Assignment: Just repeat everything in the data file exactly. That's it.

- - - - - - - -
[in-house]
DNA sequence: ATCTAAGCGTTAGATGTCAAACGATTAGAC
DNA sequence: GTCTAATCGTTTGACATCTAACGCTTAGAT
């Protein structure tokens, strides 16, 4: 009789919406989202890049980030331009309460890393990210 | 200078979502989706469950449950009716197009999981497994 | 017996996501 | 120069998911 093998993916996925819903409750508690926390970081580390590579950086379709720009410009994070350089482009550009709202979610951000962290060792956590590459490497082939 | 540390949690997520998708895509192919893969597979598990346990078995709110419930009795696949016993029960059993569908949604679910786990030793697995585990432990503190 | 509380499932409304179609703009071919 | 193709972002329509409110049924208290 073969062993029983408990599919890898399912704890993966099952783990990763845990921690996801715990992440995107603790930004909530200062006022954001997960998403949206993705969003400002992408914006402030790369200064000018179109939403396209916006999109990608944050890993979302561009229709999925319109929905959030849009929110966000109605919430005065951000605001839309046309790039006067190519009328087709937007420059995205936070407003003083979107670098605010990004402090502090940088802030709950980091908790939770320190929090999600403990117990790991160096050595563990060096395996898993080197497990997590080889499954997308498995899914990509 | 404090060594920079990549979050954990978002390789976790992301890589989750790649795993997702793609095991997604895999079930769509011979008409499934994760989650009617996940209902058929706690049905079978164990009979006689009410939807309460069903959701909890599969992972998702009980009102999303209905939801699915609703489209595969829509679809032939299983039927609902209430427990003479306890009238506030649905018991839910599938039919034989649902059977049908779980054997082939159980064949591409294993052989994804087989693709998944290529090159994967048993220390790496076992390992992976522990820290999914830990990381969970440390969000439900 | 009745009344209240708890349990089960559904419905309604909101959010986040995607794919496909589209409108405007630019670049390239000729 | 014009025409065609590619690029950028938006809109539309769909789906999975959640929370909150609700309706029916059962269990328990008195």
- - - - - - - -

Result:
[in-house]
DNA sequence: ATCTAAGCGTTAGATGTCAAACGATTAGAC
DNA sequence: GTCTAATCGTTTGACATCTAACGCTTAGAT
């Protein structure tokens, strides 16, 4: 009789919406989202890049980030331009309460890393990210 | 200078979502989706469950449950009716197009999981497994 | 017996996501 | 120069998911 093998993916996925819903409750508690926390970081580390590579950086379709720009410009994070350089482009550009709202979610951000962290060792956590590459490497082939 | 540390949690997520998708895509192919893969597979598990346990078995709110419930009795696949016993029960059993569908949604679910786990030793697995585990432990503190 | 509380499932409304179609703009071919 | 193709972002329509409110049924208290 073969062993029983408990599919890898399912704890993966099952783990990763845990921690996801715990992440995107603790930004909530200062006022954001997960998403949206993705969003400002992408914006402030790369200064000018179109939403396209916006999109990608944050890993979302561009229709999925319109929905959030849009929110966000109605919430005065951000605001839309046309790039006067190519009328087709937007420059995205936070407003003083979107670098605010990004402090502090940088802030709950980091908790939770320190929090999600403990117990790991160096050595563990060096395996898993080197497990997590080889499954997308498995899914990509 | 404090060594920079990549979050954990978002390789976790992301890589989750790649795993997702793609095991997604895999079930769509011979008409499934994760989650009617996940209902058929706690049905079978164990009979006689009410939807309460069903959701909890599969992972998702009980009102999303209905939801699915609703489209595969829509679809032939299983039927609902209430427990003479306890009238506030649905018991839910599938039919034989649902059977049908779980054997082939159980064949591409294993052989994804087989693709998944290529090159994967048993220390790496076992390992992976522990820290999914830990990381969970440390969000439900 | 009745009344209240708890349990089960559904419905309604909101959010986040995607794919496909589209409108405007630019670049390239000729 | 014009025409065609590619690029950028938006809109539309769909789906999975959640929370909150609700309706029916059962269990328990008195």